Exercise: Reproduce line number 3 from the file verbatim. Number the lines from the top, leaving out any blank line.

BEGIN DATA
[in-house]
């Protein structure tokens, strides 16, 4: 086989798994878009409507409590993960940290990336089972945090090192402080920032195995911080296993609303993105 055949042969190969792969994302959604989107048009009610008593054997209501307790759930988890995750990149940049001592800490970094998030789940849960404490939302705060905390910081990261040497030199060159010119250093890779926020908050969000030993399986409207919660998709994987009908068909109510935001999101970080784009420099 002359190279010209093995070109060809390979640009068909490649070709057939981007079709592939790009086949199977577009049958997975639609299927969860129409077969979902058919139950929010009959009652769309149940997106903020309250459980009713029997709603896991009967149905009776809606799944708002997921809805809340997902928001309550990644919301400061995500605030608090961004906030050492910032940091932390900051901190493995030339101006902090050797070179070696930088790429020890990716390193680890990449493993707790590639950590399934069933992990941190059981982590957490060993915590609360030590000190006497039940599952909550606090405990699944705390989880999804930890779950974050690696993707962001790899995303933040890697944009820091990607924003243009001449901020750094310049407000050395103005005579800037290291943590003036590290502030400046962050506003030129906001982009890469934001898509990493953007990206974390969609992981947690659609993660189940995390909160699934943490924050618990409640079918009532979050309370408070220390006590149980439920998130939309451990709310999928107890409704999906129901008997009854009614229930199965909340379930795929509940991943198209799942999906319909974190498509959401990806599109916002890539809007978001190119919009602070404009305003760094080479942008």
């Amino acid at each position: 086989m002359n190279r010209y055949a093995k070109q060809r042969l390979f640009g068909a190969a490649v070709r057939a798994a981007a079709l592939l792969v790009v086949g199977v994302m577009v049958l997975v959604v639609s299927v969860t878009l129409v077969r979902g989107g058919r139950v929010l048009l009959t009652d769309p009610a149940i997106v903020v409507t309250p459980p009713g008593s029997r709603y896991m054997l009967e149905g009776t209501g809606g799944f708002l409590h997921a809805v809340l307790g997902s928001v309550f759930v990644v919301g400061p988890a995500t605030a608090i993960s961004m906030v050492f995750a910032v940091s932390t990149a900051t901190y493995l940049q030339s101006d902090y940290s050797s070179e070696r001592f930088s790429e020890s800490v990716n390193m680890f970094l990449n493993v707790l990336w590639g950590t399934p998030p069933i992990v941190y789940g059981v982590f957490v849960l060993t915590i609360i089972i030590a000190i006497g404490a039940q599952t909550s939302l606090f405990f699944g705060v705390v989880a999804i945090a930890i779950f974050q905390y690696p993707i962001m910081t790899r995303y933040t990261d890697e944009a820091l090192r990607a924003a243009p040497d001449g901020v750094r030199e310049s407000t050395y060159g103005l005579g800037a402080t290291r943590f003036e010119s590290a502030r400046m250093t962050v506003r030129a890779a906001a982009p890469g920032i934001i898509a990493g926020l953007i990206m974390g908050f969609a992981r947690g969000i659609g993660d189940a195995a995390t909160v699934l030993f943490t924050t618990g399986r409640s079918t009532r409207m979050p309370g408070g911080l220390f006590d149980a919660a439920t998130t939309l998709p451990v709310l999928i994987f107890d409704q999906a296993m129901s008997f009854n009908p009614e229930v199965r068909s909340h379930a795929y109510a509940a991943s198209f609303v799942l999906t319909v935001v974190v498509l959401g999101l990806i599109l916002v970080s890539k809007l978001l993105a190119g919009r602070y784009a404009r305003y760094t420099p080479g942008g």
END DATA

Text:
């Amino acid at each position: 086989m002359n190279r010209y055949a093995k070109q060809r042969l390979f640009g068909a190969a490649v070709r057939a798994a981007a079709l592939l792969v790009v086949g199977v994302m577009v049958l997975v959604v639609s299927v969860t878009l129409v077969r979902g989107g058919r139950v929010l048009l009959t009652d769309p009610a149940i997106v903020v409507t309250p459980p009713g008593s029997r709603y896991m054997l009967e149905g009776t209501g809606g799944f708002l409590h997921a809805v809340l307790g997902s928001v309550f759930v990644v919301g400061p988890a995500t605030a608090i993960s961004m906030v050492f995750a910032v940091s932390t990149a900051t901190y493995l940049q030339s101006d902090y940290s050797s070179e070696r001592f930088s790429e020890s800490v990716n390193m680890f970094l990449n493993v707790l990336w590639g950590t399934p998030p069933i992990v941190y789940g059981v982590f957490v849960l060993t915590i609360i089972i030590a000190i006497g404490a039940q599952t909550s939302l606090f405990f699944g705060v705390v989880a999804i945090a930890i779950f974050q905390y690696p993707i962001m910081t790899r995303y933040t990261d890697e944009a820091l090192r990607a924003a243009p040497d001449g901020v750094r030199e310049s407000t050395y060159g103005l005579g800037a402080t290291r943590f003036e010119s590290a502030r400046m250093t962050v506003r030129a890779a906001a982009p890469g920032i934001i898509a990493g926020l953007i990206m974390g908050f969609a992981r947690g969000i659609g993660d189940a195995a995390t909160v699934l030993f943490t924050t618990g399986r409640s079918t009532r409207m979050p309370g408070g911080l220390f006590d149980a919660a439920t998130t939309l998709p451990v709310l999928i994987f107890d409704q999906a296993m129901s008997f009854n009908p009614e229930v199965r068909s909340h379930a795929y109510a509940a991943s198209f609303v799942l999906t319909v935001v974190v498509l959401g999101l990806i599109l916002v970080s890539k809007l978001l993105a190119g919009r602070y784009a404009r305003y760094t420099p080479g942008g």